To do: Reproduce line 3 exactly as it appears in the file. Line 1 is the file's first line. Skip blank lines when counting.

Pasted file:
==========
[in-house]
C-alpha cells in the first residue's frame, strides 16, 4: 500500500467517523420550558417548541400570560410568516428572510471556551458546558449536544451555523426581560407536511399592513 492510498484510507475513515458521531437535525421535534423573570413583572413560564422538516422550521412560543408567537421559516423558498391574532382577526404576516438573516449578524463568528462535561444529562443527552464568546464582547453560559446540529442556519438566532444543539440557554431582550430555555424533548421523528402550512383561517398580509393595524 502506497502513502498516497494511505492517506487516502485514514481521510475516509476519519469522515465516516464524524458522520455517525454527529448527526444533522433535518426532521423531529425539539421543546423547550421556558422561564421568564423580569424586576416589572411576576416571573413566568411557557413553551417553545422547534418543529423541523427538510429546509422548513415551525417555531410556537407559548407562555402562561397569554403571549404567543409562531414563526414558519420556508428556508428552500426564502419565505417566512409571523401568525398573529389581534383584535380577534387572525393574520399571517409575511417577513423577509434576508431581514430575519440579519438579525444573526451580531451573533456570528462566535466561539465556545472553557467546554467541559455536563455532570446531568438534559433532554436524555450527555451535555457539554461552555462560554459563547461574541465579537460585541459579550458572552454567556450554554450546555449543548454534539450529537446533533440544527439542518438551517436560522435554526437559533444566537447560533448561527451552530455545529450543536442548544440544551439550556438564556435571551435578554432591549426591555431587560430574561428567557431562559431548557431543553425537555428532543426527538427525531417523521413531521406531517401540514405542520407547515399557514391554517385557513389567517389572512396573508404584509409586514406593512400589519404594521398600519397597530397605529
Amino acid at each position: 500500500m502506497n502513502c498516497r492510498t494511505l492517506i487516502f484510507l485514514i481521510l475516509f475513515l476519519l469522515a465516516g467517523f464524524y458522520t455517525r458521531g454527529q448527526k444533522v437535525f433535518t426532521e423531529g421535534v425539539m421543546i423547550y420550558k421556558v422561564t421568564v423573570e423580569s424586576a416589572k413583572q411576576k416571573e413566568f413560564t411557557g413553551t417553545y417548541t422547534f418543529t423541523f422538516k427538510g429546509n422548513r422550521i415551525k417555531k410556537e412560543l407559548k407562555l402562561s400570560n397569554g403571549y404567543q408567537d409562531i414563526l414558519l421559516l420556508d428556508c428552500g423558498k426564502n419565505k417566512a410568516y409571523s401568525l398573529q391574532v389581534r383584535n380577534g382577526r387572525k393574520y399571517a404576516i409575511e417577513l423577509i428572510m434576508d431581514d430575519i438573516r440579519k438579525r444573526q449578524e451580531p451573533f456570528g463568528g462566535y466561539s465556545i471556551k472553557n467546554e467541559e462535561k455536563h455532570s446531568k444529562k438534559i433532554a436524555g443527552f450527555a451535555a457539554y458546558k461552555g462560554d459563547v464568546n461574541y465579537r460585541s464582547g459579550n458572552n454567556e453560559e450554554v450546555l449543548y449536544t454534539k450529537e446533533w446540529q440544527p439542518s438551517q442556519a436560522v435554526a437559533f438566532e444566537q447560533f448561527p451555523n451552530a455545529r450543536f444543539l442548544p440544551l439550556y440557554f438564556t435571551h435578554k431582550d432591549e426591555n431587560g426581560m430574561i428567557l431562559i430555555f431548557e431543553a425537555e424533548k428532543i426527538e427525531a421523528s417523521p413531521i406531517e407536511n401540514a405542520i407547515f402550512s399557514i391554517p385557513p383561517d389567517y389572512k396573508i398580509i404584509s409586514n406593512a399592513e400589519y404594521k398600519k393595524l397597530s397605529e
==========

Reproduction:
Amino acid at each position: 500500500m502506497n502513502c498516497r492510498t494511505l492517506i487516502f484510507l485514514i481521510l475516509f475513515l476519519l469522515a465516516g467517523f464524524y458522520t455517525r458521531g454527529q448527526k444533522v437535525f433535518t426532521e423531529g421535534v425539539m421543546i423547550y420550558k421556558v422561564t421568564v423573570e423580569s424586576a416589572k413583572q411576576k416571573e413566568f413560564t411557557g413553551t417553545y417548541t422547534f418543529t423541523f422538516k427538510g429546509n422548513r422550521i415551525k417555531k410556537e412560543l407559548k407562555l402562561s400570560n397569554g403571549y404567543q408567537d409562531i414563526l414558519l421559516l420556508d428556508c428552500g423558498k426564502n419565505k417566512a410568516y409571523s401568525l398573529q391574532v389581534r383584535n380577534g382577526r387572525k393574520y399571517a404576516i409575511e417577513l423577509i428572510m434576508d431581514d430575519i438573516r440579519k438579525r444573526q449578524e451580531p451573533f456570528g463568528g462566535y466561539s465556545i471556551k472553557n467546554e467541559e462535561k455536563h455532570s446531568k444529562k438534559i433532554a436524555g443527552f450527555a451535555a457539554y458546558k461552555g462560554d459563547v464568546n461574541y465579537r460585541s464582547g459579550n458572552n454567556e453560559e450554554v450546555l449543548y449536544t454534539k450529537e446533533w446540529q440544527p439542518s438551517q442556519a436560522v435554526a437559533f438566532e444566537q447560533f448561527p451555523n451552530a455545529r450543536f444543539l442548544p440544551l439550556y440557554f438564556t435571551h435578554k431582550d432591549e426591555n431587560g426581560m430574561i428567557l431562559i430555555f431548557e431543553a425537555e424533548k428532543i426527538e427525531a421523528s417523521p413531521i406531517e407536511n401540514a405542520i407547515f402550512s399557514i391554517p385557513p383561517d389567517y389572512k396573508i398580509i404584509s409586514n406593512a399592513e400589519y404594521k398600519k393595524l397597530s397605529e